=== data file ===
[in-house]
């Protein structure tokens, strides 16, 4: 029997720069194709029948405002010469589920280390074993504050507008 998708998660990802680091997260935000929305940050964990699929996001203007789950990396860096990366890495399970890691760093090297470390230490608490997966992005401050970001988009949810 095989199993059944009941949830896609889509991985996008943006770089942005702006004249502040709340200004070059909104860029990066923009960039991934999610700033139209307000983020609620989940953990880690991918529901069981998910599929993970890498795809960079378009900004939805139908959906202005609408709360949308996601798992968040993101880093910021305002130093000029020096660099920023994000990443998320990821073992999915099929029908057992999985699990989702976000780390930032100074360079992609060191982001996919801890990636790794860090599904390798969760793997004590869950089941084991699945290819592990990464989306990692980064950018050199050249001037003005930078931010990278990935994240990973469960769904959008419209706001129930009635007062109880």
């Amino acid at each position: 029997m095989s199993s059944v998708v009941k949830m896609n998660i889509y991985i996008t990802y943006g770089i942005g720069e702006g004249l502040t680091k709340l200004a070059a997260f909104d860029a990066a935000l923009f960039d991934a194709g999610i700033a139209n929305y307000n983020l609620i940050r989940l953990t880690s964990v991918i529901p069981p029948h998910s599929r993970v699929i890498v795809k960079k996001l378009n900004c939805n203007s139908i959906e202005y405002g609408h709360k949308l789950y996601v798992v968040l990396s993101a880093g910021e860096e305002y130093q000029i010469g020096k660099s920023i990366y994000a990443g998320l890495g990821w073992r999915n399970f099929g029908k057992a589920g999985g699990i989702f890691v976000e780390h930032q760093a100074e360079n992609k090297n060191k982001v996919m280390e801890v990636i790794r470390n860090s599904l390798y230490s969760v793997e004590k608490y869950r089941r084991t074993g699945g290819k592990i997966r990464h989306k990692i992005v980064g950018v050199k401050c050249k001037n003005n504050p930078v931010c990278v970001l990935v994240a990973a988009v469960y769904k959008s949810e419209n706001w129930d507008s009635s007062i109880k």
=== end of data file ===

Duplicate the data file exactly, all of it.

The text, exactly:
[in-house]
């Protein structure tokens, strides 16, 4: 029997720069194709029948405002010469589920280390074993504050507008 998708998660990802680091997260935000929305940050964990699929996001203007789950990396860096990366890495399970890691760093090297470390230490608490997966992005401050970001988009949810 095989199993059944009941949830896609889509991985996008943006770089942005702006004249502040709340200004070059909104860029990066923009960039991934999610700033139209307000983020609620989940953990880690991918529901069981998910599929993970890498795809960079378009900004939805139908959906202005609408709360949308996601798992968040993101880093910021305002130093000029020096660099920023994000990443998320990821073992999915099929029908057992999985699990989702976000780390930032100074360079992609060191982001996919801890990636790794860090599904390798969760793997004590869950089941084991699945290819592990990464989306990692980064950018050199050249001037003005930078931010990278990935994240990973469960769904959008419209706001129930009635007062109880």
């Amino acid at each position: 029997m095989s199993s059944v998708v009941k949830m896609n998660i889509y991985i996008t990802y943006g770089i942005g720069e702006g004249l502040t680091k709340l200004a070059a997260f909104d860029a990066a935000l923009f960039d991934a194709g999610i700033a139209n929305y307000n983020l609620i940050r989940l953990t880690s964990v991918i529901p069981p029948h998910s599929r993970v699929i890498v795809k960079k996001l378009n900004c939805n203007s139908i959906e202005y405002g609408h709360k949308l789950y996601v798992v968040l990396s993101a880093g910021e860096e305002y130093q000029i010469g020096k660099s920023i990366y994000a990443g998320l890495g990821w073992r999915n399970f099929g029908k057992a589920g999985g699990i989702f890691v976000e780390h930032q760093a100074e360079n992609k090297n060191k982001v996919m280390e801890v990636i790794r470390n860090s599904l390798y230490s969760v793997e004590k608490y869950r089941r084991t074993g699945g290819k592990i997966r990464h989306k990692i992005v980064g950018v050199k401050c050249k001037n003005n504050p930078v931010c990278v970001l990935v994240a990973a988009v469960y769904k959008s949810e419209n706001w129930d507008s009635s007062i109880k």